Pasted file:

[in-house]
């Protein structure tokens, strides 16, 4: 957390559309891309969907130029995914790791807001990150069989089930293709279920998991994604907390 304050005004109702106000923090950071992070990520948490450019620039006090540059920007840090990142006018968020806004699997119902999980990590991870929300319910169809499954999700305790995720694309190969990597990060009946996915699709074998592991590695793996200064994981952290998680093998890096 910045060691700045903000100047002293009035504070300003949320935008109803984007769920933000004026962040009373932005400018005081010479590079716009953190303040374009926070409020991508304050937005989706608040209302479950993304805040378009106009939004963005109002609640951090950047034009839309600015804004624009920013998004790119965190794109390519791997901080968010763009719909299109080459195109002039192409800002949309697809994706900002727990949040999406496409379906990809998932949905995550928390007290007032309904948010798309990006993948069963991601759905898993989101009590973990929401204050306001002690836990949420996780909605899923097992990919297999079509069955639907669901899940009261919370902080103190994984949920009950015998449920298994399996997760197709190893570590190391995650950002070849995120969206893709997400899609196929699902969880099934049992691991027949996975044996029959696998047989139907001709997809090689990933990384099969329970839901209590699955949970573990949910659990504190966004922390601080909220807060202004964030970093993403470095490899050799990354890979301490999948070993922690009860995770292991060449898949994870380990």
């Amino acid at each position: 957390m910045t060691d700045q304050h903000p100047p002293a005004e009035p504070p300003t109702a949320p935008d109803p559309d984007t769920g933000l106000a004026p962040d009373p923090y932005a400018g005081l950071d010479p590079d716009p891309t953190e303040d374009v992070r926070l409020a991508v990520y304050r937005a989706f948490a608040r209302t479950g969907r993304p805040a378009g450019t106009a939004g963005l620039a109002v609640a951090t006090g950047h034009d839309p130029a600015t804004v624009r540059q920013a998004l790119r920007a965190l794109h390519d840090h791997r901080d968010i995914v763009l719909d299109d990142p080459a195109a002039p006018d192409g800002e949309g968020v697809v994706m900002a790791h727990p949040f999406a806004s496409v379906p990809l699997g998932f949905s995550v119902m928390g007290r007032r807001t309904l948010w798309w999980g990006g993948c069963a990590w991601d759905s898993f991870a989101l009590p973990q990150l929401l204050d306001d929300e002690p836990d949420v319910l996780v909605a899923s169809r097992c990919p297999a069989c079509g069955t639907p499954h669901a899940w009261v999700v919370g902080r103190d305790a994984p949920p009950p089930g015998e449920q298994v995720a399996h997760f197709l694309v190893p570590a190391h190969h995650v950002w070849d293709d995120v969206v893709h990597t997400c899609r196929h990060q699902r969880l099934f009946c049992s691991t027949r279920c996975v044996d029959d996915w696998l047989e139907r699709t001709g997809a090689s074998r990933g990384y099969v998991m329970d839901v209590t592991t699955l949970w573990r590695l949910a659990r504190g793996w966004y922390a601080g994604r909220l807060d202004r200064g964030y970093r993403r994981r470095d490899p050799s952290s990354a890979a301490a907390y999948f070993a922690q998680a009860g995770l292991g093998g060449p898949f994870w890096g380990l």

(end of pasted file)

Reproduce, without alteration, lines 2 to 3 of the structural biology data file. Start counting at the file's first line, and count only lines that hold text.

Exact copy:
């Protein structure tokens, strides 16, 4: 957390559309891309969907130029995914790791807001990150069989089930293709279920998991994604907390 304050005004109702106000923090950071992070990520948490450019620039006090540059920007840090990142006018968020806004699997119902999980990590991870929300319910169809499954999700305790995720694309190969990597990060009946996915699709074998592991590695793996200064994981952290998680093998890096 910045060691700045903000100047002293009035504070300003949320935008109803984007769920933000004026962040009373932005400018005081010479590079716009953190303040374009926070409020991508304050937005989706608040209302479950993304805040378009106009939004963005109002609640951090950047034009839309600015804004624009920013998004790119965190794109390519791997901080968010763009719909299109080459195109002039192409800002949309697809994706900002727990949040999406496409379906990809998932949905995550928390007290007032309904948010798309990006993948069963991601759905898993989101009590973990929401204050306001002690836990949420996780909605899923097992990919297999079509069955639907669901899940009261919370902080103190994984949920009950015998449920298994399996997760197709190893570590190391995650950002070849995120969206893709997400899609196929699902969880099934049992691991027949996975044996029959696998047989139907001709997809090689990933990384099969329970839901209590699955949970573990949910659990504190966004922390601080909220807060202004964030970093993403470095490899050799990354890979301490999948070993922690009860995770292991060449898949994870380990």
């Amino acid at each position: 957390m910045t060691d700045q304050h903000p100047p002293a005004e009035p504070p300003t109702a949320p935008d109803p559309d984007t769920g933000l106000a004026p962040d009373p923090y932005a400018g005081l950071d010479p590079d716009p891309t953190e303040d374009v992070r926070l409020a991508v990520y304050r937005a989706f948490a608040r209302t479950g969907r993304p805040a378009g450019t106009a939004g963005l620039a109002v609640a951090t006090g950047h034009d839309p130029a600015t804004v624009r540059q920013a998004l790119r920007a965190l794109h390519d840090h791997r901080d968010i995914v763009l719909d299109d990142p080459a195109a002039p006018d192409g800002e949309g968020v697809v994706m900002a790791h727990p949040f999406a806004s496409v379906p990809l699997g998932f949905s995550v119902m928390g007290r007032r807001t309904l948010w798309w999980g990006g993948c069963a990590w991601d759905s898993f991870a989101l009590p973990q990150l929401l204050d306001d929300e002690p836990d949420v319910l996780v909605a899923s169809r097992c990919p297999a069989c079509g069955t639907p499954h669901a899940w009261v999700v919370g902080r103190d305790a994984p949920p009950p089930g015998e449920q298994v995720a399996h997760f197709l694309v190893p570590a190391h190969h995650v950002w070849d293709d995120v969206v893709h990597t997400c899609r196929h990060q699902r969880l099934f009946c049992s691991t027949r279920c996975v044996d029959d996915w696998l047989e139907r699709t001709g997809a090689s074998r990933g990384y099969v998991m329970d839901v209590t592991t699955l949970w573990r590695l949910a659990r504190g793996w966004y922390a601080g994604r909220l807060d202004r200064g964030y970093r993403r994981r470095d490899p050799s952290s990354a890979a301490a907390y999948f070993a922690q998680a009860g995770l292991g093998g060449p898949f994870w890096g380990l």